Keynote given by Peter Collingridge at the BiC (Books in Classification) conference in London, December 2010.
I’m Peter Collingridge, co-founder of Enhanced Editions. I have a 13 year background in digital publishing, starting off at Canongate in 1997, where I set up their first website, which was described by the Guardian as “A cool club stocked with well-read friends rather than a lazy corporate exercise”.
The connection I made with readers directly through this website has been a big influence on my outlook towards the opportunities of digital, and part of what I will talk to you about today.
I left Canongate 4 years later to set up my own consultancy, Apt, which has produced over 25 digital projects for publishers, from HarperCollins and 4th Estate, to Random House, Granta Magazine, Picador, Mills and Boon, Hachette, Walker Books, Laurence King, Little Brown, Portobello, Frances Lincoln and many more.
In 2009 I co-founded Enhanced Editions with two of my smartest friends. Enhanced Editions was set in the belief that we could make the ebooks that the 21st century deserved, and our first project was Nick Cave’s The Death of Bunny Munro. Here’s a short video about that:
Bunny came out in September last year, and was lucky enough to receive some pretty amazing feedback from users, the media, and the industry. We’ve produced more than 20 apps in the last year, as well as helping Andrew Wylie “destroy publishing” with his Odyssey Editions launch.
From all these projects, and more, we have learned a huge amount, all of which comes under the banner of today’s topic - the realities of digital change.
I don’t want to stand here and give you the sales pitch. In fact, we are basically closing our doors for the next few months to all but the most exciting of projects, because we feel that it’s time we went back “to the lab” to work on the next generation of products.
What I would like to do is share with you our current thinking about what the future of publishing looks like, and how we think publishers should be set up to benefit from such a future.
So, this afternoon I am going to talk briefly about where we think publishing is headed (clue: it’s all about your consumers), and how the most effective publishers will orient themselves to this direction.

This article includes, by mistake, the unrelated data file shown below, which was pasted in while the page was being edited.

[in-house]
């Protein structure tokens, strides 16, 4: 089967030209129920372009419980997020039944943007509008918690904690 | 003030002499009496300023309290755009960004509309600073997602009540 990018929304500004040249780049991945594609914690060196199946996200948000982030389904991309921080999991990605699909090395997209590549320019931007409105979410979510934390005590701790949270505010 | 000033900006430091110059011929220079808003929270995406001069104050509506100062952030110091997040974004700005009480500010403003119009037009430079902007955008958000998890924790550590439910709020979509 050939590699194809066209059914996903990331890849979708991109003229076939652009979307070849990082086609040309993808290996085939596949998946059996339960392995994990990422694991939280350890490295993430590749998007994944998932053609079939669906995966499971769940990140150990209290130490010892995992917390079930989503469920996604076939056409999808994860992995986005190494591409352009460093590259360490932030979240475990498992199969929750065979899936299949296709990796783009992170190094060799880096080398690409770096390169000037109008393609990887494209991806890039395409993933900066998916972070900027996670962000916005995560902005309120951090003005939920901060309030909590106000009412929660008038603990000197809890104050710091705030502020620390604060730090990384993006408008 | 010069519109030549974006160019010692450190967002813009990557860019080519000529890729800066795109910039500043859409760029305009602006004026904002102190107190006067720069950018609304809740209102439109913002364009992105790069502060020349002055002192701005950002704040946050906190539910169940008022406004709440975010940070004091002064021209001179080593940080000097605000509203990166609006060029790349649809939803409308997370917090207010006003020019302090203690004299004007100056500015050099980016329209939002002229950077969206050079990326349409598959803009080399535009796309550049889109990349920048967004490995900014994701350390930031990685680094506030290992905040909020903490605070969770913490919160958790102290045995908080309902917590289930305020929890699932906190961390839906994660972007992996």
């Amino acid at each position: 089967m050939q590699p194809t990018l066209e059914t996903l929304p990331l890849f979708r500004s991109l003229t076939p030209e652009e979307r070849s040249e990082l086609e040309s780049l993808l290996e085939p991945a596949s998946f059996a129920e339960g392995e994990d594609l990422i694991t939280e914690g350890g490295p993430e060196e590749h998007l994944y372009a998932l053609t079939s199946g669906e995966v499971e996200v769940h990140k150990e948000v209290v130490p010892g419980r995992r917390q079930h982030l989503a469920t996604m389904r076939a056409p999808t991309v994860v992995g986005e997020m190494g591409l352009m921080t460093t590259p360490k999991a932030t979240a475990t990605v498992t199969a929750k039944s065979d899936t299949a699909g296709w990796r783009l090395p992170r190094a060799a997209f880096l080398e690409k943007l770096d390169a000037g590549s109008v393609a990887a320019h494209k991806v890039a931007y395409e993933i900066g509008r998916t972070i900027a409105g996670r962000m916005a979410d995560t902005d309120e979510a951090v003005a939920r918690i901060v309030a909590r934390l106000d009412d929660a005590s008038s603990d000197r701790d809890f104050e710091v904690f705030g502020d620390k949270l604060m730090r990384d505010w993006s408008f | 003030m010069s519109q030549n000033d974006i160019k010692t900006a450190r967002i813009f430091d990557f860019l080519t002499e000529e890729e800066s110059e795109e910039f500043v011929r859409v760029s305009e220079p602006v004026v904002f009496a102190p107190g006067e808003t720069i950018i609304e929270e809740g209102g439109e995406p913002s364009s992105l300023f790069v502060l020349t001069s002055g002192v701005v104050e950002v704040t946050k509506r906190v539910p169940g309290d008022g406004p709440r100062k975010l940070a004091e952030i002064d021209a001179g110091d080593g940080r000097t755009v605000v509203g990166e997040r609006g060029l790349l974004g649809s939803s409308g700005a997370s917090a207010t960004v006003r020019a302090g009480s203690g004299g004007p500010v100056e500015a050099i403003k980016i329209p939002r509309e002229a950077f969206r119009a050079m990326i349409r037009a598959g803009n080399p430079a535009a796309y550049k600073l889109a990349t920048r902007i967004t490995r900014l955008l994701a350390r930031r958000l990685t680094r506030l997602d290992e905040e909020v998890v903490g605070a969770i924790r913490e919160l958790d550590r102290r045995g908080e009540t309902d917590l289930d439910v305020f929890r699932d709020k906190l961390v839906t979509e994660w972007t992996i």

By 2015, publishing industry executives estimate that between 20-50% of books sold in the US will be digital. Other countries, including the UK, will not be far behind.
Industry analyst Mike Shatzkin reckons that “If by the end of 2012, 25% of sales for a new book are digital, then about half of new book sales will be made through online purchases”
In other words, as well as a shift to digital in terms of ebook sales, don’t forget about the continued chunk of the print business also going through online retailers. The consequence of both is obvious: physical sales, and the shops that make them, will be cannibalized. And some of those shops will close, probably concentrating power in the hands of fewer, larger players.
Scott Lubeck of BISG recently told me that he is interested in the “cataclysmic tipping point” in eBook publishing; that moment when the existing supply chain, geared around physical products, begins to disintegrate. His estimate is that it is around 15-20%, and that as well as bookshops closing, other things will happen. Economies of scale, such as the price of paper, printing, ink, and distribution, will go away. And the result of that is that physical books will become more expensive, or even less profitable, thereby driving cost-conscious consumers even further towards ebooks, and publishers to the wall.
Tim Spalding, founder of social reading website LibraryThing, takes this further when he talked recently of other “positive feedback loops” in eBooks. One such effect is “the highlander principle” - this is that in ecommerce, success tend